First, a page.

Ann Treacy's blog

The Senate version of the Minnesota Broadband Development Fund bill

Earlier I combed through the House version of the Broadband Development Fund legislation. Today I’m combing through the Senate version for differences. There aren’t many – but there’s at least one big difference. The Senate is still talking about $100 million in funding, while the House has reduced that to $25 million.

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Will your community be served with Minnesota state funding bill for broadband?

The Minnesota Legislature has been looking at a bill for $100 million for broadband development. Yesterday I attended the most recent meeting on the issue in the House (Ways & Means meeting – the bill has been rolled into HF 2976 and we just heard the first engrossment). On the very high level – the House is suggesting $25 million (not the original $100 million) for broadband development to be doled out as grants through a process managed by the Office of Broadband Development. They are also suggesting $450,000 for mapping and research and $250,000 for general funding for the Office of Broadband Development.

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Is broadband a utility? Decide that, then create policy

I’m struck by how often I think of the old broadband-as-utility debate during the legislative season. The question is – Is broadband a utility? Making that call would sure make some policy decisions easier.

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Policy keeping up with technology and understanding unintended consequences

There’s a drive to bring open meeting regulations into the new century by no longer requiring meeting organizers to post notices in print. I think there are some good reasons to do this – and some good reasons not to make the change. (There’s a nice information brief on open meeting if you need a refresher.)

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Remote mourning: Webcams bring the church to your living room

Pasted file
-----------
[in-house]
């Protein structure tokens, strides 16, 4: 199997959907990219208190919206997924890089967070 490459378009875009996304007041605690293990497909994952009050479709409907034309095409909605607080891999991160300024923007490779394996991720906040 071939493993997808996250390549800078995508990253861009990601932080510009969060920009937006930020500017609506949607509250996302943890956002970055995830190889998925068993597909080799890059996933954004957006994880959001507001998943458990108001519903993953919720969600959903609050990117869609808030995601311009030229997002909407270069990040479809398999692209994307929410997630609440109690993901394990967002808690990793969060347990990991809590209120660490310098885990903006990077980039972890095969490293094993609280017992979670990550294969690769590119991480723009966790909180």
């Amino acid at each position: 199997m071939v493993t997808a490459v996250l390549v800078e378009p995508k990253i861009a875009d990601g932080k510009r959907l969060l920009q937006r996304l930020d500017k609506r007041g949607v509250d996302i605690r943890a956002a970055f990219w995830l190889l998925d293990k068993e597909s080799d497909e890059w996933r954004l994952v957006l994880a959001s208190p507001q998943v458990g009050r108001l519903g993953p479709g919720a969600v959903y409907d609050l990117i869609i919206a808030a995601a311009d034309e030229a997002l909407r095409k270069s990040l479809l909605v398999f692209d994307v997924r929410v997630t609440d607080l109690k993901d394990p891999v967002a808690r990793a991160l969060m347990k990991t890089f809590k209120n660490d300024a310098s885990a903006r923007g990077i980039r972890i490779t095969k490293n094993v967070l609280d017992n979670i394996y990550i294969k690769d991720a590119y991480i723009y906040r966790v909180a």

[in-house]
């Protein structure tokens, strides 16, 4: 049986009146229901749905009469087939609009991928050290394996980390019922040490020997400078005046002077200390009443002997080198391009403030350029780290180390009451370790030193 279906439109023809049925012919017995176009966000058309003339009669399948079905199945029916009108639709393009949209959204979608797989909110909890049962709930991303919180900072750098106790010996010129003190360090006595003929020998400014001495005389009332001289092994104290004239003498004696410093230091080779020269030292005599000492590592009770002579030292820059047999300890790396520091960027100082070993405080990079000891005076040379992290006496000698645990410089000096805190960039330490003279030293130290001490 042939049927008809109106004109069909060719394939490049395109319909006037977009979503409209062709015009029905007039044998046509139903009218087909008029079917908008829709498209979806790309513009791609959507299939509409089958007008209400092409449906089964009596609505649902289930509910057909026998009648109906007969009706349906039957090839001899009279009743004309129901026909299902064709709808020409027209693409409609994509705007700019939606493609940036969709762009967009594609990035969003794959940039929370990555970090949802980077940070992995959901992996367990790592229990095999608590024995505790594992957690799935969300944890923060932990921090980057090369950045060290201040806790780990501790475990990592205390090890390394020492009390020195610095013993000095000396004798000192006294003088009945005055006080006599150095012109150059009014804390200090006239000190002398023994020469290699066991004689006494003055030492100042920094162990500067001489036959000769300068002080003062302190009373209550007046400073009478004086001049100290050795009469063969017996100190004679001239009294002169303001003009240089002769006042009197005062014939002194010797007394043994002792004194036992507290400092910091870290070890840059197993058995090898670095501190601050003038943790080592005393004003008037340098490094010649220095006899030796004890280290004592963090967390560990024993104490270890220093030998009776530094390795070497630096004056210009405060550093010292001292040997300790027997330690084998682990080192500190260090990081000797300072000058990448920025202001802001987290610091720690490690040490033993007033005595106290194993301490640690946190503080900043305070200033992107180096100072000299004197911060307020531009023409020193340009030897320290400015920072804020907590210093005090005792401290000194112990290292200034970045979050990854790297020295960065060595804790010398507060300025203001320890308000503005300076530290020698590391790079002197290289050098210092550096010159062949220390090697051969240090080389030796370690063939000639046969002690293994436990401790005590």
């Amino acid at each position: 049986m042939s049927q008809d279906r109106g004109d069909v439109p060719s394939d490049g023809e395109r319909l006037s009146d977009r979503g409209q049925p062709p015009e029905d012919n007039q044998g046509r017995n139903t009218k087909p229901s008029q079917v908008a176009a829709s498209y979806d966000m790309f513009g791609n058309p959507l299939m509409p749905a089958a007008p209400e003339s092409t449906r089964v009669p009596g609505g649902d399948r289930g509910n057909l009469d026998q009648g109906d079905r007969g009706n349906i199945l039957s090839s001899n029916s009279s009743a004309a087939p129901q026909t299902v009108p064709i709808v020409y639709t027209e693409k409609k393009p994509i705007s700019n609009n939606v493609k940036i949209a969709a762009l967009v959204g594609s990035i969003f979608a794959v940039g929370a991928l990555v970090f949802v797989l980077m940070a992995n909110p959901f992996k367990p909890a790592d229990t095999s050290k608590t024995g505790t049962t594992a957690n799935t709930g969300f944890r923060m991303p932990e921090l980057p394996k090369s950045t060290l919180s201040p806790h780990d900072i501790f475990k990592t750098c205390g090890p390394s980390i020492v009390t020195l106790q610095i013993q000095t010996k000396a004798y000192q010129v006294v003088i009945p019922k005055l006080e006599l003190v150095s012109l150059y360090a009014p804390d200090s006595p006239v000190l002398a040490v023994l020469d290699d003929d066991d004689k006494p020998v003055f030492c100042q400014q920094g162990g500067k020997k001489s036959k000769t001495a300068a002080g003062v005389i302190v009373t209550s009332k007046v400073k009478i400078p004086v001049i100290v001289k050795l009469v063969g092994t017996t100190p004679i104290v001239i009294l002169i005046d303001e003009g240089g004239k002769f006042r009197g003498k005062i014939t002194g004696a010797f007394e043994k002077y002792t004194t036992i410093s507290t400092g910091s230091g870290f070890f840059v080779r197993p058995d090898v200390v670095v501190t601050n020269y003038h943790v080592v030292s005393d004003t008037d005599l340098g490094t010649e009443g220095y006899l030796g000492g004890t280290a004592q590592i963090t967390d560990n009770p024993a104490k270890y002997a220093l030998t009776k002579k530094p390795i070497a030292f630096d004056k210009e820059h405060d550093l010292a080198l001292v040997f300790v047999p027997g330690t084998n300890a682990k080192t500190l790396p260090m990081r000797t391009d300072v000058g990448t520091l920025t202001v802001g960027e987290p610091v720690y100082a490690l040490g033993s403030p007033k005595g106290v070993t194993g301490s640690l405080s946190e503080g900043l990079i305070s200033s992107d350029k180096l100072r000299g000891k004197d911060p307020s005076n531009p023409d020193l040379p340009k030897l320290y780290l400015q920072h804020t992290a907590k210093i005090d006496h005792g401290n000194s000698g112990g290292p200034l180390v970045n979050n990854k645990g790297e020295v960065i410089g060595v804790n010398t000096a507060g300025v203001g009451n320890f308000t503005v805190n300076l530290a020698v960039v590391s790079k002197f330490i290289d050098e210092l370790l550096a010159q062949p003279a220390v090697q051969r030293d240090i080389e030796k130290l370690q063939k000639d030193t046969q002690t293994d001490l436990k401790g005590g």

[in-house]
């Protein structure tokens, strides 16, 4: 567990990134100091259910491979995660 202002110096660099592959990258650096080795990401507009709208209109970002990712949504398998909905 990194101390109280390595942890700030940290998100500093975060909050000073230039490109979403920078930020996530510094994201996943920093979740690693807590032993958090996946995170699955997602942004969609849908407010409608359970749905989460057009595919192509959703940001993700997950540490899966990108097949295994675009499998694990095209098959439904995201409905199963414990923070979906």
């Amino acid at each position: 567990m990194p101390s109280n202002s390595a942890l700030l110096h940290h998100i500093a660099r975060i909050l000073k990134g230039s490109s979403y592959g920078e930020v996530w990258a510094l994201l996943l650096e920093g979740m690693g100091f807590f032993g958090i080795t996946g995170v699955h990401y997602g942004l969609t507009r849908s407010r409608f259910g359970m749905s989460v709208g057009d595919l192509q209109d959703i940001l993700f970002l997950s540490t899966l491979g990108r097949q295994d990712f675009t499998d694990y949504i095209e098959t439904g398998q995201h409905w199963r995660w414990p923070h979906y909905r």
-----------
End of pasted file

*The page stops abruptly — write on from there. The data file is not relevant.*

I found a new, sad but useful, use for broadband this week. Webcams in churches. I am in Ireland for a funeral. The funeral came up pretty suddenly – our “Irish Grandma” died after a brief illness. She has sons all over the world: Australia, London, New York, Florida and Minnesota. They were all able to be here but plenty of grandkids and other family members weren’t. Fortunately, the church was online. They maintain a webcam in the church at all times. So they whole funeral was livestreamed and is apparently archived.

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ProtectMyRep: Social media tool for teens, made in Minnesota

Sometimes I talk to high school classes about online reputation management. I’ve learned that kids have not heard of LinkedIn. It doesn’t always occur to them that a SnapChat picture might not disappear after 10 seconds – if an enterprising recipient is quick with a screen capture. They don’t realize that even if they do have privacy settings on, if their friends don’t, I can probably learn a quite a bit about them from the friends – especially if their friends are my friends. Something to consider, especially in a small town. They are users of social media but they’re not strategic. To be fair a lot of us weren’t that strategic at age 16, but we weren’t leaving digital fingerprints behind.

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Online citizens in St. Paul ask – why did Google pass us by?

I like to see broadband come up in main street media. I like to see broadband come up in community discussions. It means people are recognizing the importance of broadband. I really like when it comes up in my community (St Paul) because I would love to see more options here. And yes I realize that the fact that I can say “more options” implies there are options already and that I’m in better broadband shape than many people reading this blog – but my goal is to see Minnesota be a world leader with broadband and we need more discussion, more recognition and more options statewide if that’s going to happen!

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Hackathons and Coding Jams – Great events coming up for civic minded coders and others!

The hot topic at the big broadband conference in St Paul last week was infrastructure – people learning and talking about infrastructure. But – my favorite sideline at the broadband conference this week was the talk about applications, open data and getting citizens involved through applications, open data and access to technology, which includes broadband.

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Net neutrality: More uncertainty for the industry. Next steps?

I wish I had an extra day in my week to scan all media for reports on the recent Net Neutrality order from the US Court of Appeals. I guess the best I can say about it right now is that people are paying attention to broadband and geeky tech issues now in a way they weren’t a few years ago. I realized that when I stumbled onto an interview with Susan Crawford and Scott Cleland on a program called The Take Away on my drive home from the western edge of Minnesota. (That interview is worth 13 minutes of your time. Crawford and Cleland have very different opinions on the issue!)

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